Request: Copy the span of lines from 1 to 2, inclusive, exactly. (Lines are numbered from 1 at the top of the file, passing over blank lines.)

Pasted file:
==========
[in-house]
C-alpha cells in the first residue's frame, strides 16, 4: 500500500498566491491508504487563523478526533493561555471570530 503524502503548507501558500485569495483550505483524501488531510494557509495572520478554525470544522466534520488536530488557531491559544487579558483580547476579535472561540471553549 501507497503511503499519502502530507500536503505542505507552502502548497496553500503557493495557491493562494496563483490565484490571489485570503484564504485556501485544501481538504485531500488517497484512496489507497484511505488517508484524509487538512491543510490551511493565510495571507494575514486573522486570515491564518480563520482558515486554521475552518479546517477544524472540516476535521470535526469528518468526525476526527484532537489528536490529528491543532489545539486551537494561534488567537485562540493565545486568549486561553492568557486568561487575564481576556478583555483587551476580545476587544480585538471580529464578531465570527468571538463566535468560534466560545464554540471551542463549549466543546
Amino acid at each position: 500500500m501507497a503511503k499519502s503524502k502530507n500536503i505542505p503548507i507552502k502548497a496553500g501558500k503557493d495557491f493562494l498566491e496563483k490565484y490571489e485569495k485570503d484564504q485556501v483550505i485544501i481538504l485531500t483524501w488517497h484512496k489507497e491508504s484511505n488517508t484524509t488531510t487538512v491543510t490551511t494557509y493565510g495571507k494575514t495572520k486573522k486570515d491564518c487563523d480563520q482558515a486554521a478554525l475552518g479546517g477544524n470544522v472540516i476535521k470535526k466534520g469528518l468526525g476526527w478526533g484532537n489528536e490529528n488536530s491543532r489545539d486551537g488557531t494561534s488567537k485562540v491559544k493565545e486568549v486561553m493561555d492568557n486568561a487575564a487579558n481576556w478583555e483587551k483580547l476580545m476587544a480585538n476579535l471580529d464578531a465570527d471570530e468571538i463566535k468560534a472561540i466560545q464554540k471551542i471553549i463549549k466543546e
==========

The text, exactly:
[in-house]
C-alpha cells in the first residue's frame, strides 16, 4: 500500500498566491491508504487563523478526533493561555471570530 503524502503548507501558500485569495483550505483524501488531510494557509495572520478554525470544522466534520488536530488557531491559544487579558483580547476579535472561540471553549 501507497503511503499519502502530507500536503505542505507552502502548497496553500503557493495557491493562494496563483490565484490571489485570503484564504485556501485544501481538504485531500488517497484512496489507497484511505488517508484524509487538512491543510490551511493565510495571507494575514486573522486570515491564518480563520482558515486554521475552518479546517477544524472540516476535521470535526469528518468526525476526527484532537489528536490529528491543532489545539486551537494561534488567537485562540493565545486568549486561553492568557486568561487575564481576556478583555483587551476580545476587544480585538471580529464578531465570527468571538463566535468560534466560545464554540471551542463549549466543546